Why is it shaped like a rational function? It certainly doesn’t look like a quadratic equation. How can we make sense of it?

Isolating
the b value gives it to us. If
ordinarily we find y as a function of x, in the xb plane we find b as a
function of x. Solve our original
quadratic equation for b:

Start Y = 0

0
= x^{2} + bx + 1

bx
= -x^{2} -1

b
= -x^{2 }- 1/x

**b = -x – (1/x)**

** **

And now we call b the name
y, just so that we are operating on familiar terms again. If we graph **y =
-x – (1/x) ** we do, in fact, get the graph pictured
above. In the familiar Cartesian
plane we graph a function by isolating and solving for y. It makes sense that
we isolate and solve for b in the xb plane.

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If we overlay the line (for
instance, b=3) on the graph above, the intersection points with the graph in
the xb plane (if they exist) correspond to the roots of the original equation
(x^{2} + bx + 1) for that value of b.

This
can be understood in the following way:
The roots of the original quadratic equation when b=3 (x^{2} +
3x + 1), are -.382 and -2.618.
Taking the function in the xb plane, (y = -x – (1/x)), replacing the x
with the root values, and setting it equal to our value of b, we have

b
= - x – (1/x) and
b = - x – (1/x)

3
= - (-.382) – (1/-.382) 3
= - (-2.618) – (1/-2.618)

3
= .382 + 1/.382 3
= 2.618 + 1/2.618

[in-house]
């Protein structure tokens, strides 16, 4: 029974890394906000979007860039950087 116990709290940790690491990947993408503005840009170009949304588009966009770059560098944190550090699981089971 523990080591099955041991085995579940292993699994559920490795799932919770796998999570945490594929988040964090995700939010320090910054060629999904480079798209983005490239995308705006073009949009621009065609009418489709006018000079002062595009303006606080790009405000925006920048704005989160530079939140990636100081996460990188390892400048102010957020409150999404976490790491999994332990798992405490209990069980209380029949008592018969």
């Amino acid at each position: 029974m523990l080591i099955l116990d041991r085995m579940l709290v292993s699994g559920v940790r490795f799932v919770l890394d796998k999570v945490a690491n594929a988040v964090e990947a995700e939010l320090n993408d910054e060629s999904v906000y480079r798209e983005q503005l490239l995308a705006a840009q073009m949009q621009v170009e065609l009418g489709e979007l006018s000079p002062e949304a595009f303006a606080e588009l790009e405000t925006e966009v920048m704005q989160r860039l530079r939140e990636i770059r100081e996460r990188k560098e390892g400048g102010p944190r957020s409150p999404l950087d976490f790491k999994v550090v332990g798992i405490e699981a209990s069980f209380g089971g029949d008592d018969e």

3
= .382 + 2.618 3
= 2.618 + .382

3
= 3 3
= 3

which is, of course,
true. So the line representing the
b value in the xy plane becomes the x axis in the xb plane. Just as the quadratic function in the
xy plane crosses the x axis at the roots -.382 and -2.618, so, too, does the
function in the xb plane cross the horizontal axis (b) at the same root values
of -.382 and -2.618.

**X ^{2}
+ 3x + 1 **

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For each value of b we select, we get a
horizontal line. It is clear on a single graph that we get two negative real
roots of the original equation when b > 2, one negative real root when b =
2, no real roots for -2 < b < 2, one positive real root when b = -2, and
two positive real roots when b < -2.

This
is precisely what we found when examining the original quadratic equation, x^{2}
+ bx + 1.

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Graphs in the xc
plane

In the following example the equation

is considered. If the equation is graphed in
the xy plane, it is easy to see that the curve will be a parabola. For each
value of c considered, its graph will be a line crossing the parabola in 0, 1,
or 2 points -- the intersections being at the roots of the original equation
for that value of c.

**x ^{2 }+ 5x + 1**

At c = 1, for instance, the
equation x^{2} +5x + 1 has two negative roots – approximately -0.2 and
-4.8. At c = -6.25, the equation
has just one real root. At values of c less than -6.25, there are no real
roots.

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The factors involved in the
study of quadratic equations are often taught separately, with few connections
made to their interrelatedness. By
using these examples to explore quadratic relationships more fully, it is the
hope that students will develop a deeper understanding of them.